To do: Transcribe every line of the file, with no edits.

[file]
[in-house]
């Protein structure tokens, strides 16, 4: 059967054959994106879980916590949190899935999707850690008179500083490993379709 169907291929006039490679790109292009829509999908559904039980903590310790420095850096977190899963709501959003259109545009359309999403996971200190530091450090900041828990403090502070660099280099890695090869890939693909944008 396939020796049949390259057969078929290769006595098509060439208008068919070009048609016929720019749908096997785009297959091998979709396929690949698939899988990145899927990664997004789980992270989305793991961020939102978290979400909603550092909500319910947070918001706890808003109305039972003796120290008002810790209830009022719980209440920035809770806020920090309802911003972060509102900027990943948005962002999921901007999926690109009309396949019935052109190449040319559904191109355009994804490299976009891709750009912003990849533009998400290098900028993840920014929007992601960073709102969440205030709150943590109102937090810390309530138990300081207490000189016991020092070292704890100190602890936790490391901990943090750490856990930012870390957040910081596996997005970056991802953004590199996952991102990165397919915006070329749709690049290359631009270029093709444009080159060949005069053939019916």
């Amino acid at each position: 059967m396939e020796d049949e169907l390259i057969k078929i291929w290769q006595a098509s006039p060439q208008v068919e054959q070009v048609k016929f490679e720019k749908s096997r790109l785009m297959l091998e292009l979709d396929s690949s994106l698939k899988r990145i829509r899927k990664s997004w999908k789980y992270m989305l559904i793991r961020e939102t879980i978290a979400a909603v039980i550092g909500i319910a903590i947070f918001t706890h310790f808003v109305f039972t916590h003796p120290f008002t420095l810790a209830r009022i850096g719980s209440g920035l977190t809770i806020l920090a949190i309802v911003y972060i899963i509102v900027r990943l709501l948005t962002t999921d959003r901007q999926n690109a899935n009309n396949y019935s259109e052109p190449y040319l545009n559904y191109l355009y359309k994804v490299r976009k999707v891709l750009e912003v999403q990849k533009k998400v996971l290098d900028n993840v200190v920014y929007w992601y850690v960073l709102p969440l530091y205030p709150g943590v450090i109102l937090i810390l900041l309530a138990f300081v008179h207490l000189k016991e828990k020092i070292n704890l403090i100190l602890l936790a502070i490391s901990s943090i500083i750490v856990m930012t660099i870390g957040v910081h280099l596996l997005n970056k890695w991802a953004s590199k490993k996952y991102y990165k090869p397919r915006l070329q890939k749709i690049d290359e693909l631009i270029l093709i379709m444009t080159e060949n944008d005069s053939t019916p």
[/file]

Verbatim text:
[in-house]
């Protein structure tokens, strides 16, 4: 059967054959994106879980916590949190899935999707850690008179500083490993379709 169907291929006039490679790109292009829509999908559904039980903590310790420095850096977190899963709501959003259109545009359309999403996971200190530091450090900041828990403090502070660099280099890695090869890939693909944008 396939020796049949390259057969078929290769006595098509060439208008068919070009048609016929720019749908096997785009297959091998979709396929690949698939899988990145899927990664997004789980992270989305793991961020939102978290979400909603550092909500319910947070918001706890808003109305039972003796120290008002810790209830009022719980209440920035809770806020920090309802911003972060509102900027990943948005962002999921901007999926690109009309396949019935052109190449040319559904191109355009994804490299976009891709750009912003990849533009998400290098900028993840920014929007992601960073709102969440205030709150943590109102937090810390309530138990300081207490000189016991020092070292704890100190602890936790490391901990943090750490856990930012870390957040910081596996997005970056991802953004590199996952991102990165397919915006070329749709690049290359631009270029093709444009080159060949005069053939019916």
């Amino acid at each position: 059967m396939e020796d049949e169907l390259i057969k078929i291929w290769q006595a098509s006039p060439q208008v068919e054959q070009v048609k016929f490679e720019k749908s096997r790109l785009m297959l091998e292009l979709d396929s690949s994106l698939k899988r990145i829509r899927k990664s997004w999908k789980y992270m989305l559904i793991r961020e939102t879980i978290a979400a909603v039980i550092g909500i319910a903590i947070f918001t706890h310790f808003v109305f039972t916590h003796p120290f008002t420095l810790a209830r009022i850096g719980s209440g920035l977190t809770i806020l920090a949190i309802v911003y972060i899963i509102v900027r990943l709501l948005t962002t999921d959003r901007q999926n690109a899935n009309n396949y019935s259109e052109p190449y040319l545009n559904y191109l355009y359309k994804v490299r976009k999707v891709l750009e912003v999403q990849k533009k998400v996971l290098d900028n993840v200190v920014y929007w992601y850690v960073l709102p969440l530091y205030p709150g943590v450090i109102l937090i810390l900041l309530a138990f300081v008179h207490l000189k016991e828990k020092i070292n704890l403090i100190l602890l936790a502070i490391s901990s943090i500083i750490v856990m930012t660099i870390g957040v910081h280099l596996l997005n970056k890695w991802a953004s590199k490993k996952y991102y990165k090869p397919r915006l070329q890939k749709i690049d290359e693909l631009i270029l093709i379709m444009t080159e060949n944008d005069s053939t019916p």